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The Great Elephant Balancing Act


Recent research emphasized the importance of males in elephant society, findings that are now being used to batter countries in Southern Africa into changing their elephant management policies. This article reviews the scientific evidence and calls for a balanced approach that considers both humans and elephants.READ MORE

The San of Southern Africa – Among the Bushmen, nature is appreciated, respected, honored and revered.


Long considered “model” hunting and gathering people by anthropologists, the San, or Bushmen, of Southern Africa have begun to assert their human rights in seeking to direct their own social and economic circumstances and in conserving their environments.READ MORE

A Central Asia Conservation Initiative from the Wild Sheep Foundation


Now a member of the International Union for the Conservation of Nature, the Wild Sheep Foundation is expanding its efforts, expertise and programs in the world’s largest and most diverse Caprinae habitat—the remote republics of Central Asia. READ MORE

Human Relationships with Wildlife in Tajikistan and Kyrgyzstan


The author has worked in the Pamir Mountains of Tajikistan since 2017—with ANCOT (the Association of Nature Conservation Organizations of Tajikistan), Panthera and WSF, the Wild Sheep Foundation—in a program helping women to take a role in conservation, guiding, wildlife monitoring, tourism and sustainable hunting expeditions. Around the world, she has observed people’s strong feelings about nature, their environment and animals.  READ MORE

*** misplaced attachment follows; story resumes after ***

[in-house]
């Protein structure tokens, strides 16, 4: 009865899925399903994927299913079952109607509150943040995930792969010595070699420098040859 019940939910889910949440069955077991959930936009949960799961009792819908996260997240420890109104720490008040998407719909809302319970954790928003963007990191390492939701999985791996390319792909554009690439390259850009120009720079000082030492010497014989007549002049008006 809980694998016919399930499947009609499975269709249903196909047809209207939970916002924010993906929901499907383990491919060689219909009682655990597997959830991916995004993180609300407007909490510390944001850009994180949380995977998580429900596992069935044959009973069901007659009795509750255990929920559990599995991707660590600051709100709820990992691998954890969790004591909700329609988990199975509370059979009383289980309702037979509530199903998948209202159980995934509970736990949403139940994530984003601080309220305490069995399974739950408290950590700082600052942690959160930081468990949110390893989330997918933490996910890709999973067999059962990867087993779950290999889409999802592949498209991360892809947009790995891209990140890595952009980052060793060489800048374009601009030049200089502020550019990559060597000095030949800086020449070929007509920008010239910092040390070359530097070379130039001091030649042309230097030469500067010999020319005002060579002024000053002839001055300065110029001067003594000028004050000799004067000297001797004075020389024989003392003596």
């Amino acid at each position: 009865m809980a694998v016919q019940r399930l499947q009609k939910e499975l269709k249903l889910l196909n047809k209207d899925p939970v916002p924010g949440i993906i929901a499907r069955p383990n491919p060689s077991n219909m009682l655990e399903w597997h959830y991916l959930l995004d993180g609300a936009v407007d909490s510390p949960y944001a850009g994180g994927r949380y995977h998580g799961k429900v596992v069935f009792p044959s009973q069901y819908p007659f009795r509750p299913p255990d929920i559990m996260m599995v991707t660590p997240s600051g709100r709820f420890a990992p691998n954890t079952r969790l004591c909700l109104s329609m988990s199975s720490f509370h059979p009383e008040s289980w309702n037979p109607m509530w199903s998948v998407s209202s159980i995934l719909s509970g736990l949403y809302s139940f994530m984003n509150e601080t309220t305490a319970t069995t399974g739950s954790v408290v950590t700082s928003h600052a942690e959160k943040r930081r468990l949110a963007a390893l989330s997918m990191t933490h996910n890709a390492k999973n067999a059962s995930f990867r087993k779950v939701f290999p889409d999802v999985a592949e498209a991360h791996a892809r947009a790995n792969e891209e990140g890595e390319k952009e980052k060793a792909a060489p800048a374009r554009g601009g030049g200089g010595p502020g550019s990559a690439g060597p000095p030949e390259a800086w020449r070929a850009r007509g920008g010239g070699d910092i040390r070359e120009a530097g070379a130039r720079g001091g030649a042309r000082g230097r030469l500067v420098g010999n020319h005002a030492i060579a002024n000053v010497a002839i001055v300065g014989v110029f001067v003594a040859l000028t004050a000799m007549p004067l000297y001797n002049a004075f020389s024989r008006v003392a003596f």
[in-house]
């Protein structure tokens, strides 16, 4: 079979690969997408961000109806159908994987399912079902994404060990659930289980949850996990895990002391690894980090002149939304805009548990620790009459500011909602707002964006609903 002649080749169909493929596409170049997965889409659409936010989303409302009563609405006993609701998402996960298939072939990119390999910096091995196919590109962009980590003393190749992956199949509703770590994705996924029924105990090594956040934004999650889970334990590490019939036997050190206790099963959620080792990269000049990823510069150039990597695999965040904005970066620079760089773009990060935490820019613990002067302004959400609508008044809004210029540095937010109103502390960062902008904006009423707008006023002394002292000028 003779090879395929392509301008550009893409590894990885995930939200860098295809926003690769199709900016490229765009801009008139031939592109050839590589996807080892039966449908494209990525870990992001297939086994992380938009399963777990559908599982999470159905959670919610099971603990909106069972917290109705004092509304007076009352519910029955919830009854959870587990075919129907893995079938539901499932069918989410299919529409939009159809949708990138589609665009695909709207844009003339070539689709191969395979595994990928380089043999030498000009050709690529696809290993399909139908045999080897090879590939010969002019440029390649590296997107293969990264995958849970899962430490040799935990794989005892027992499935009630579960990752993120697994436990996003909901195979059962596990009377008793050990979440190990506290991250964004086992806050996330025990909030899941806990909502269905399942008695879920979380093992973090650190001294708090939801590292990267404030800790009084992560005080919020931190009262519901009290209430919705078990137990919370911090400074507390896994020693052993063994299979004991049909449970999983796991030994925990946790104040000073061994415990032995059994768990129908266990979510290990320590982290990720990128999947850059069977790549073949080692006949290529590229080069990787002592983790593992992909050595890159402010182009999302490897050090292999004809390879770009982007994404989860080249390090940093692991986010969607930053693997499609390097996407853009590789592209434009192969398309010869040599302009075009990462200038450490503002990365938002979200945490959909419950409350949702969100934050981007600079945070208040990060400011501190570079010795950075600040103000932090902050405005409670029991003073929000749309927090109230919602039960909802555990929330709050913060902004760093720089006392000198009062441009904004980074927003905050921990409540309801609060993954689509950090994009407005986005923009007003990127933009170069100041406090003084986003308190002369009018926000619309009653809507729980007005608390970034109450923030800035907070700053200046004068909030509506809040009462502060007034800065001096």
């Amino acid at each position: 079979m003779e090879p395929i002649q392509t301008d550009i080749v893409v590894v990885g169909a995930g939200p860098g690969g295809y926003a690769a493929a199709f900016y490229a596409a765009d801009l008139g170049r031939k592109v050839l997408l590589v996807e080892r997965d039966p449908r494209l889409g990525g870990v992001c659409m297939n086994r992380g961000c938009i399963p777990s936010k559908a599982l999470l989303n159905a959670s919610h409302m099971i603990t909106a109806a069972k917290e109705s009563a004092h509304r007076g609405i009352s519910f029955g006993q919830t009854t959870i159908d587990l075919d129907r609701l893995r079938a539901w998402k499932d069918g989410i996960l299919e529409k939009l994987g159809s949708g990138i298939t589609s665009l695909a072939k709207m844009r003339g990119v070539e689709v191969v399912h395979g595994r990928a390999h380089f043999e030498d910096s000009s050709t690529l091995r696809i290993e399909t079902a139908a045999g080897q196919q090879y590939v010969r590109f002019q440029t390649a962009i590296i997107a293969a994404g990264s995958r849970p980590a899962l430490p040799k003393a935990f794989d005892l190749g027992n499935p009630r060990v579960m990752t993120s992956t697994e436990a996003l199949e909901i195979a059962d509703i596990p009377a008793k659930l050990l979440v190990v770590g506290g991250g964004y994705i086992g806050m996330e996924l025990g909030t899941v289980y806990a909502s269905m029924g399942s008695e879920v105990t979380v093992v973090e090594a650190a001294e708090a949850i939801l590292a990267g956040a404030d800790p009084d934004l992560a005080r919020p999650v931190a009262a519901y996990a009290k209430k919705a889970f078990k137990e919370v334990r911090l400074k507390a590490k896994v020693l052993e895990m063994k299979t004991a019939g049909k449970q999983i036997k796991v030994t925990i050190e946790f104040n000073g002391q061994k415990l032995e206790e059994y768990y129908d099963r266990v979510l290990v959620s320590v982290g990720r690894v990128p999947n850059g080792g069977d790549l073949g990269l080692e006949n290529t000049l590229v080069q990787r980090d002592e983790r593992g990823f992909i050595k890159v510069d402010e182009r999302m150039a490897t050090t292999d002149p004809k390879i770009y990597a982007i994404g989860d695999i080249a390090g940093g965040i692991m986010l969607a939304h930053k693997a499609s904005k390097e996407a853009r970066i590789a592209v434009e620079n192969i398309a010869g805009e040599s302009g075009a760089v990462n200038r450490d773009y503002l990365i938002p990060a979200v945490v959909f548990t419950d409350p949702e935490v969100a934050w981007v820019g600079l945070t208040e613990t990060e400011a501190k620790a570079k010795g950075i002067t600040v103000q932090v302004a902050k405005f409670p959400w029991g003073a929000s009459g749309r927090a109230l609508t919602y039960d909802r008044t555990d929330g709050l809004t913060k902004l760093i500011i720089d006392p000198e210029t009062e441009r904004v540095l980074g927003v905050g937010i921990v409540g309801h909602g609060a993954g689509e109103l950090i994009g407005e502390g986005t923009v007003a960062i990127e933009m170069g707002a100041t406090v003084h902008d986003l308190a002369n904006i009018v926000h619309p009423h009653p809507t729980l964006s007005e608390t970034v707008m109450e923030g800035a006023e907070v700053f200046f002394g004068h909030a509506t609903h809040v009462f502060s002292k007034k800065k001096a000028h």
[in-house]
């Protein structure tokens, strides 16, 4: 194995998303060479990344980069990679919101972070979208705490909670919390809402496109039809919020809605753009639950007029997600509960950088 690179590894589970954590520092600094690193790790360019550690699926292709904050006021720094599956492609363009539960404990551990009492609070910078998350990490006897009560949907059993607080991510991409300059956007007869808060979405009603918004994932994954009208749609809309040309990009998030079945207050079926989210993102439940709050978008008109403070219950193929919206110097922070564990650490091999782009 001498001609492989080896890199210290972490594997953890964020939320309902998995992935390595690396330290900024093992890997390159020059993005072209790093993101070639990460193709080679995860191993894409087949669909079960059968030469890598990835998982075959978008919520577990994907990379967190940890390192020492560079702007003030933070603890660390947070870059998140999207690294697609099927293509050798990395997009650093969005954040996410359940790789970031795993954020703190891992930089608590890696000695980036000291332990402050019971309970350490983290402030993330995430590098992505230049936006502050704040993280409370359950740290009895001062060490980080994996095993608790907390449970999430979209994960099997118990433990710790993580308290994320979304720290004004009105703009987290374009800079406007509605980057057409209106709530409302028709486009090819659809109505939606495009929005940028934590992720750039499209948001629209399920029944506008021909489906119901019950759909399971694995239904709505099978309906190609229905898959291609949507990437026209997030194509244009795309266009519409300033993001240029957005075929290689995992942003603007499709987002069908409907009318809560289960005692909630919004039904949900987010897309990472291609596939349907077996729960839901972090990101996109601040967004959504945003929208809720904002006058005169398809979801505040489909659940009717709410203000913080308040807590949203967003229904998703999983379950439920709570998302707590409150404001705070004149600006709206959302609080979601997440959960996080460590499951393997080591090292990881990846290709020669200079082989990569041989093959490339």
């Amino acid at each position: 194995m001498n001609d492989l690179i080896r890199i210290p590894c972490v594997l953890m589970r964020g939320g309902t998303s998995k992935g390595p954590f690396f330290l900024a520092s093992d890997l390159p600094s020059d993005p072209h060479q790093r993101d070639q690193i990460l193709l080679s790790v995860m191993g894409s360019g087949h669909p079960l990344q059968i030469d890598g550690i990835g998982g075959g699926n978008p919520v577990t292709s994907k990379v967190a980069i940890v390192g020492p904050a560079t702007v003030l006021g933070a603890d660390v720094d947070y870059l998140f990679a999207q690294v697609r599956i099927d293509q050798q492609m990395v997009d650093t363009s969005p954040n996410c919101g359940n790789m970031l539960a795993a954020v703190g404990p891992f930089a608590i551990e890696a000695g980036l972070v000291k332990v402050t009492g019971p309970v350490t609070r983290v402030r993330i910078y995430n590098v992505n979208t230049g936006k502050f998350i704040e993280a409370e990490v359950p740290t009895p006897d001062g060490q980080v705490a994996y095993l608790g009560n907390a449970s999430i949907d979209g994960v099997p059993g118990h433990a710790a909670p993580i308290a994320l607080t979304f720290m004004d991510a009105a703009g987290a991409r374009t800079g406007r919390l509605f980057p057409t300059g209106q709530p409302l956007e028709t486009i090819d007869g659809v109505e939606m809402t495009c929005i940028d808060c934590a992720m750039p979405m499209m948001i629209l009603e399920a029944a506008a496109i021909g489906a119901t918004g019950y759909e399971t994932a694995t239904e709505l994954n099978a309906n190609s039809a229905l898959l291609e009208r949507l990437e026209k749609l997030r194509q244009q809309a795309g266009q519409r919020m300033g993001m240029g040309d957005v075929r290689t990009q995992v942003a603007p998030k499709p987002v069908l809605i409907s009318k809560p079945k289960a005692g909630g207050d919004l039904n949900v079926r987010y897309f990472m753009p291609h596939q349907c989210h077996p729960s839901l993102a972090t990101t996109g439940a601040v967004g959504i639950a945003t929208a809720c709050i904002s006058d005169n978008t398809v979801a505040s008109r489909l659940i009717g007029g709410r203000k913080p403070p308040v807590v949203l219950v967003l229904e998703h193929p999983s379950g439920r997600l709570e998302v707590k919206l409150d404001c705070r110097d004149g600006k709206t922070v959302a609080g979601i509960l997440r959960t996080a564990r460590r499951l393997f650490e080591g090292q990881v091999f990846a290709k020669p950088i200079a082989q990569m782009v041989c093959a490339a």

October Update: Amur Tiger Prey Study


In July, Conservation Frontlines introduced its first Select Study: research in support of predators, prey and rural communities in Russia’s vast and remote Far East. Only some 500 Amur (Siberian) tiger survive there, and they depend on wild boar and red deer. These two species are also vital for the food security and culture of the human community in the region. READ MORE

How Many Leopards are in Namibia? Understanding the science, countering the critics


Dr. Louisa Richmond-Coggan completed a national leopard study in March 2019 after 18 months of collating and analyzing data from all over Namibia. This study was treated with extreme prejudice on social media even before it began, and detractors continue to question it now that her report is published. Are these criticisms valid? Is there any evidence that this study tried to overestimate leopard numbers or otherwise misrepresent the results to appease the hunting industry? READ MORE

“The Namibian Leopard: National Census & Sustainable Hunting Practices”


An overview of the Namibian leopard study—18 months of collecting, collating and analyzing data from all over the country, elaborated with the assistance of many people, institutions and organizations. Richmond-Coggan’s 184-page report gives stakeholders the factual and scientific basis for a sustainable leopard management system. READ MORE

How hunting black rhino contributes to conservation in Namibia


A strong argument for continuing to hunt male black rhino—to increase the funding of conservation of the species, reduce rhino poaching, increase rhino population growth, safeguard the genetic integrity of Namibia’s black rhino and respect the rights and needs of rural communities.READ MORE